Former Minneapolis police officer Derek Chauvin, the officer seen kneeling on George Floyd‘s neck for nearly nine minutes, was charged with second-degree unintentional murder on Wednesday. The other three responding officers were also charged with aiding and abetting second-degree manslaughter.

Minnesota Attorney General Keith Ellison announced that he was upgrading the charge against Chauvin from third-degree to second-degree murder Wednesday afternoon.

“I believe the evidence available to us now supports the stronger charge of second-degree murder,” Ellison said. He added that charging the other officers “are in the interest of justice for Mr. Floyd, his family, our community and our state.”

All four officers were fired from the department after a video showed Chauvin pinning Floyd, who was already handcuffed, to the ground with his knee. While Floyd cried out that he couldn’t breathe and bystanders urged the officer to get off him, Tou Thao, Thomas Lane and J. Alexander Kueng did not intervene.

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Those three officers are scheduled to appear in court Thursday at 12:45 p.m.

The video sparked outrage and prompted people to take to the streets nationwide to protest Floyd’s death and systematic racism.

The family, who had been pushing for first-degree murder charges to be brought against all four officers, praised the new developments.

A first-degree murder charge would require the killing to be premeditated.

“This is a bittersweet moment for the family of George Floyd,” a statement released by the family’s lawyer, Ben Crump, read. “We are deeply gratified that Attorney General Keith Ellison took decisive action in this case, arresting and charging all the officers involved in George Floyd’s death and upgrading the charge against Derek Chauvin to felony second-degree murder. This is a significant step forward on the road to justice, and we are gratified that this important action was brought before George Floyd’s body was laid to rest.“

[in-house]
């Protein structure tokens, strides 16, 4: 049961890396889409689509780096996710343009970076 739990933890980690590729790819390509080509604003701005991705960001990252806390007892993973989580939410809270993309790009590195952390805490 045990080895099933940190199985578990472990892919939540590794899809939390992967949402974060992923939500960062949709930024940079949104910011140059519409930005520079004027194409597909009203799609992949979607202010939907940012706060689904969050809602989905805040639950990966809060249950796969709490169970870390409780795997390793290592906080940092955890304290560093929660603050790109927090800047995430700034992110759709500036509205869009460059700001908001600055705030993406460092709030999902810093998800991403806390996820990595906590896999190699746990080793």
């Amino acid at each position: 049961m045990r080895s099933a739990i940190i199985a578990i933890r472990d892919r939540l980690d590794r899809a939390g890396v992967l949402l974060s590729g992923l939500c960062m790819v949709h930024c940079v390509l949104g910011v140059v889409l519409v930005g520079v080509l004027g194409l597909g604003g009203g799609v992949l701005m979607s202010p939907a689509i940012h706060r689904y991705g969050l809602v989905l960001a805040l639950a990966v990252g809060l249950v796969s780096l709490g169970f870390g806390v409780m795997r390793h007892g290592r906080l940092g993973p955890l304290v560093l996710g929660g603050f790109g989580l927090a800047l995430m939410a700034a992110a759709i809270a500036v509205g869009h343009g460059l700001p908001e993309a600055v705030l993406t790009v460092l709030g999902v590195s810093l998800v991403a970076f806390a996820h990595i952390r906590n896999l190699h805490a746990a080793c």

Minnesota sentencing guidelines indicate two separate possibilities for intentional and unintentional second-degree murder. The guidelines recommend 25.5 years in prison for second-degree murder with intent and 12.5 years without intent.

Chauvin still faces third-degree murder and second-degree manslaughter charges, according to WCCO.

Minnesota Gov. Tim Walz called the additional charges a “meaningful step toward justice for George Floyd.”

“The charges announced by Attorney General Keith Ellison today are a meaningful step toward justice for George Floyd,” Walz said in a statement. “But we must also recognize that the anguish driving protests around the world is about more than one tragic incident. George Floyd’s death is the symptom of a disease. We will not wake up one day and have the disease of systemic racism cured for us. This is on each of us to solve together, and we have hard work ahead.”

He added: “We owe that much to George Floyd, and we owe that much to each other.”

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